SUPREME COURT OF THE STATE OF NEW YORK Appellate Division, Fourth Judicial Department
February 8, 2013
TIMOTHY FORD, PLAINTIFF-RESPONDENT,
CARDIOVASCULAR SPECIALISTS, P.C., DOING BUSINESS AS NEW YORK HEART CENTER, DEFENDANT-APPELLANT.
Appeal from an order of the Supreme Court, Onondaga County (John C. Cherundolo, A.J.), entered December 12, 2011.
Ford v Cardiovascular Specialists, P.C.
Appellate Division, Fourth Department
Published by New York State Law Reporting Bureau pursuant to Judiciary Law § 431.
This opinion is uncorrected and subject to revision before publication in the Official Reports.
Released on February 8, 2013
PRESENT: SMITH, J.P., PERADOTTO, LINDLEY, SCONIERS, AND VALENTINO, JJ.
The order denied plaintiff's motion for summary judgment to the extent that it sought declaratory relief and granted the motion to the extent that it sought dismissal of defendant's counterclaim for liquidated damages.
It is hereby ORDERED that said appeal from the order insofar as it denied that part of plaintiff's motion for declaratory relief is unanimously dismissed and the order is affirmed without costs.
Memorandum: Plaintiff physician commenced this action against defendant, his former employer, seeking judgment declaring that the non-competition covenant in the parties' employment agreement is no longer in effect or is otherwise unenforceable against him. Defendant asserted a counterclaim alleging breach of the employment agreement and seeking liquidated damages. Plaintiff previously moved for a preliminary injunction enjoining defendant from enforcing the non-competition covenant and, in a prior appeal, we concluded that Supreme Court erred in granting the ultimate relief requested in the complaint rather than ruling on that motion (Ford v Cardiovascular Specialists, P.C., 71 AD3d 1429, 1430). Plaintiff thereafter moved for summary judgment granting the declaratory relief sought in the complaint and dismissing defendant's "claim" for liquidated damages. The court denied the motion to the extent that it sought declaratory relief and granted the motion to the extent that it sought dismissal of the counterclaim for liquidated damages.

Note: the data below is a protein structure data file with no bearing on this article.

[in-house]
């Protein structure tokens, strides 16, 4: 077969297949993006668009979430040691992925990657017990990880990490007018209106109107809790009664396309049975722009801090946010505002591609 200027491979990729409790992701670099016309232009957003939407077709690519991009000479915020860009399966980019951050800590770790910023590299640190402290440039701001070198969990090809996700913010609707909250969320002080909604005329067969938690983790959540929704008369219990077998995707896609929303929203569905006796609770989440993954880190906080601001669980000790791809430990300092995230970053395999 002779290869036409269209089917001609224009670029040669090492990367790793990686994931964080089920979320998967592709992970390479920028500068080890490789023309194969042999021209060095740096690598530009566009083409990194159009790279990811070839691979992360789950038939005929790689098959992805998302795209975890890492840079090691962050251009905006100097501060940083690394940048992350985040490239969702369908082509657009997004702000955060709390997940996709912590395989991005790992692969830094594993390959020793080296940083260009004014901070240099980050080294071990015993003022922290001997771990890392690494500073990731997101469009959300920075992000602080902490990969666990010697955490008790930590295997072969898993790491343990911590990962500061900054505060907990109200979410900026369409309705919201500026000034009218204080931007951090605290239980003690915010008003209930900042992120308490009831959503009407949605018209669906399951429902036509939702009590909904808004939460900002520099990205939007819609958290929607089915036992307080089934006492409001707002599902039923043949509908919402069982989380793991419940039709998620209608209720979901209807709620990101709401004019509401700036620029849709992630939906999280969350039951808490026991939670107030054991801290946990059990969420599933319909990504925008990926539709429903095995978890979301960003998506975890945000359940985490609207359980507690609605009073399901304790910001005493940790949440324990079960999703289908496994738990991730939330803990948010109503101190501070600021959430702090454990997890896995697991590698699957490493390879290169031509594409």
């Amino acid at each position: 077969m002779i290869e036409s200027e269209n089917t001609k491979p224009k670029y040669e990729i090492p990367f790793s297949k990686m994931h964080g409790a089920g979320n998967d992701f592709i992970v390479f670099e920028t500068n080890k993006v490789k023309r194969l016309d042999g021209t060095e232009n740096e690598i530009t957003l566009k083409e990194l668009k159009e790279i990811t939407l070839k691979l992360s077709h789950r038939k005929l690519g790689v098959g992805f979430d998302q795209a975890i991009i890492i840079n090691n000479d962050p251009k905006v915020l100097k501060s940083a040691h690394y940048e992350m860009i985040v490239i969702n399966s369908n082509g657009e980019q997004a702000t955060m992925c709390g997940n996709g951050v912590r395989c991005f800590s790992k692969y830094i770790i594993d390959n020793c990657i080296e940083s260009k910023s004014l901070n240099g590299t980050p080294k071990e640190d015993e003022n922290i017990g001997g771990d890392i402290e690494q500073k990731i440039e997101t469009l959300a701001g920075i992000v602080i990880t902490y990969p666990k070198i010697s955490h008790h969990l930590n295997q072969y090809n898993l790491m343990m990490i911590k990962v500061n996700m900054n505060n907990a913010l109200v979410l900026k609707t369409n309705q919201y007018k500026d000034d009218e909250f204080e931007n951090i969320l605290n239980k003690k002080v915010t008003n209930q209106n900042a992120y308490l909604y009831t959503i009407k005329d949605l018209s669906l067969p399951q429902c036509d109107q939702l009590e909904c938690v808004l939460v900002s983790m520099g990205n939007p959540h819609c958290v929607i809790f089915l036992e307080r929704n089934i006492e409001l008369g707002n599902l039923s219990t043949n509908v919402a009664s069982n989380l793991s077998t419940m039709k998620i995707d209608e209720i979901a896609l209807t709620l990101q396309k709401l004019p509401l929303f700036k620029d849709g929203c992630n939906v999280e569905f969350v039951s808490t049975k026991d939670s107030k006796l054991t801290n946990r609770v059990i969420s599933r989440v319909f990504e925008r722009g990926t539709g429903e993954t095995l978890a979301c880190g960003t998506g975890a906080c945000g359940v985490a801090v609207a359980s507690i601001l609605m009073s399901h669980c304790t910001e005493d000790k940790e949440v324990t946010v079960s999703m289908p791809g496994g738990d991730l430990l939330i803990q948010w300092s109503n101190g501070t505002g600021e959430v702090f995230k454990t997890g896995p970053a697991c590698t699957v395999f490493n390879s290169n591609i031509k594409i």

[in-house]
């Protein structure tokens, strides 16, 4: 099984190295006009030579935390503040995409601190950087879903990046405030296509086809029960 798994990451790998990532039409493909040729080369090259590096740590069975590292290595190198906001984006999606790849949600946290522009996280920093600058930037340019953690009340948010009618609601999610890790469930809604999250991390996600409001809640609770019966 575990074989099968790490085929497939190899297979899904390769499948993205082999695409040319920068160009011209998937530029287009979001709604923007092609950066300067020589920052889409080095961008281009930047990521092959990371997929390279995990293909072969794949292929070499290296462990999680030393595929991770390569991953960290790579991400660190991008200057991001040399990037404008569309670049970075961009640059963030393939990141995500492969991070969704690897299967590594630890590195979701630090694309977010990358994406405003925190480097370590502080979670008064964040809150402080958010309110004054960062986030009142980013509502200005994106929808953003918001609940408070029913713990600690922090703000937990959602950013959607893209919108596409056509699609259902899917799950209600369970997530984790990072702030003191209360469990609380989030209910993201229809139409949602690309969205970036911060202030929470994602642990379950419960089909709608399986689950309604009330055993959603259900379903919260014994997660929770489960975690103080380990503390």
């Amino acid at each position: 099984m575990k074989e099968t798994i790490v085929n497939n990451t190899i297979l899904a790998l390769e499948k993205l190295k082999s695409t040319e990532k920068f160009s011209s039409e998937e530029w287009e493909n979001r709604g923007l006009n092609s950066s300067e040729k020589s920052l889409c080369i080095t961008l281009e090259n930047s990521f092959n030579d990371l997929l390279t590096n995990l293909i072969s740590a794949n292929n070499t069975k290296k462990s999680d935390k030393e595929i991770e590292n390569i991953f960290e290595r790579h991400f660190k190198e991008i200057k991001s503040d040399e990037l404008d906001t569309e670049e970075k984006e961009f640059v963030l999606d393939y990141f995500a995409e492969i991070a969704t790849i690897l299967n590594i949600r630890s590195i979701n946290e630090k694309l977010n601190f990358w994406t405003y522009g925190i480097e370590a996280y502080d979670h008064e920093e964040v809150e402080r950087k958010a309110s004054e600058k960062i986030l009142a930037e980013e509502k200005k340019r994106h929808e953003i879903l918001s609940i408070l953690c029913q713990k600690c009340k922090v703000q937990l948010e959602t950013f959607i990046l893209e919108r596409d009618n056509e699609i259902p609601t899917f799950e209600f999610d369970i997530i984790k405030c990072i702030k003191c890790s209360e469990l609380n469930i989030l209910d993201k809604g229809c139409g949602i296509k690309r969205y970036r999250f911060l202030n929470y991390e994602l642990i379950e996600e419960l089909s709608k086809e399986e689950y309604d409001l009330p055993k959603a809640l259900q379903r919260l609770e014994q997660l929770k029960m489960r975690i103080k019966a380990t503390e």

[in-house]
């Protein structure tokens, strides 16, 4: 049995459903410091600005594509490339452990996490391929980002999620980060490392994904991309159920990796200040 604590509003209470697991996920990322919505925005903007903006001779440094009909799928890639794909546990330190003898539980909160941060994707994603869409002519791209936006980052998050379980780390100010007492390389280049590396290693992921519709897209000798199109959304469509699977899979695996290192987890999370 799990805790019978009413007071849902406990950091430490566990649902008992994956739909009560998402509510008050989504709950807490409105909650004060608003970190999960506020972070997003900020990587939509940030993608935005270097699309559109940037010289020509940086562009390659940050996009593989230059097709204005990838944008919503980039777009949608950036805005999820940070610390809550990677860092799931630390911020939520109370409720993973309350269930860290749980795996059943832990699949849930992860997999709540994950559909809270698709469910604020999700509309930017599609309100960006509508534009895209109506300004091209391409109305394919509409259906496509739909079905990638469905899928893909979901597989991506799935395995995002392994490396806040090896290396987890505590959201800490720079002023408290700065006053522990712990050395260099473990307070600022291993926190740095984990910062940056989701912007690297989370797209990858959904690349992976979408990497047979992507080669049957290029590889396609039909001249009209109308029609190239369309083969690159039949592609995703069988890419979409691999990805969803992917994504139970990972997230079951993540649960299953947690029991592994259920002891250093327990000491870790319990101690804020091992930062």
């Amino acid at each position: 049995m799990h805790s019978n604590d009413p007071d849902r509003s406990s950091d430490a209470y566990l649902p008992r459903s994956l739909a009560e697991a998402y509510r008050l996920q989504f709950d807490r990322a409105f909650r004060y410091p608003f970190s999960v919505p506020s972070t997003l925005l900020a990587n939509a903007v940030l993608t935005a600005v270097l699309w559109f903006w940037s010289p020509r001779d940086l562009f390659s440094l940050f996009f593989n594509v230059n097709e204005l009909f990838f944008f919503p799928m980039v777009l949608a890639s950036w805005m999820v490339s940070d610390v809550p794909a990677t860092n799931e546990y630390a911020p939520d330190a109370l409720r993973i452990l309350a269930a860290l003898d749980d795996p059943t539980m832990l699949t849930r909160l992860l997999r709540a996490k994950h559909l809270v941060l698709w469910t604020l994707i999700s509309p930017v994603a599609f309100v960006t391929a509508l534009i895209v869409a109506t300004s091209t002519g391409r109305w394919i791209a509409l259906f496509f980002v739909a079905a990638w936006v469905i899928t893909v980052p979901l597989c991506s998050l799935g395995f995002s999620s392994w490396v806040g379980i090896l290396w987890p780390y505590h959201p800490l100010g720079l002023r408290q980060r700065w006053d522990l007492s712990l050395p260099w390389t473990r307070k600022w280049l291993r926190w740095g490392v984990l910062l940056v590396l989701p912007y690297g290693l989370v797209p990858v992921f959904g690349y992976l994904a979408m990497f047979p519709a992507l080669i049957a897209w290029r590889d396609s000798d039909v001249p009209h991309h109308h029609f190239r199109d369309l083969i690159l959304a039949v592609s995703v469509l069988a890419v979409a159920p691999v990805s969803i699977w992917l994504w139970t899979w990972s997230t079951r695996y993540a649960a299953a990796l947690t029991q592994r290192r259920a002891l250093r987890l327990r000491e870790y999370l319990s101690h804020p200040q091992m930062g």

At the outset, we note that defendant did not seek affirmative relief in Supreme Court but simply opposed plaintiff's motion. Thus, defendant is not aggrieved by that part of the order denying plaintiff's motion to the extent that it sought a declaration (see CPLR 5511; Savino v DeLeyer, 160 AD2d 989, 990-991). We therefore dismiss the appeal to that extent (see Savino, 160 AD2d at 990-991). Moreover, plaintiff did not take a cross appeal from that part of the order denying his motion to the extent that it sought declaratory relief, and thus his contention that the court erred with respect to that denial is not properly before us (see Harris v Eastman Kodak Co., 83 AD3d 1563, 1564; Zeman v Falconer Elecs., Inc., 55 AD3d 1240, 1241; see generally CPLR 5515 ).
We further conclude that the court properly granted that part of plaintiff's motion with respect to defendant's counterclaim to the extent that it sought liquidated damages pursuant to the formula set forth in the non-competition covenant, i.e., "150% of [plaintiff's] annual W-2 gross income and bonus at termination." "Whether [that formula] represents an enforceable liquidation of damages or an unenforceable penalty is a question of law, giving due consideration to the nature of the [employment agreement] and the circumstances" (JMD Holding Corp. v Congress Fin. Corp., 4 NY3d 373, 379). Plaintiff met his initial burden of establishing that the liquidated damages sought by defendant are a penalty by submitting evidence that the amount of such damages, i.e., approximately $555,000, is "grossly disproportionate to" defendant's anticipated loss from plaintiff's alleged breach of the non-competition covenant (Truck Rent-A-Ctr. v Puritan Farms 2nd, 41 NY2d 420, 424; see JMD Holding Corp., 4 NY3d at 380; Fingerlakes Chiropractic v Maggio, 269 AD2d 790, 791; Borek, Stockel & Co. v Slevira, 203 AD2d 314, 314-315), and defendant failed to raise a triable issue of fact. We agree with defendant, however, that the counterclaim is intact to the extent that defendant is entitled to actual damages arising from plaintiff's alleged breach (see Borek, Stockel & Co., 203 AD2d at 314-315; Novendstern v Mt. Kisco Med. Group, 177 AD2d 623, 625, lv dismissed 80 NY2d 826). Entered: February 8, 2013 Frances E. Cafarell Clerk of the Court
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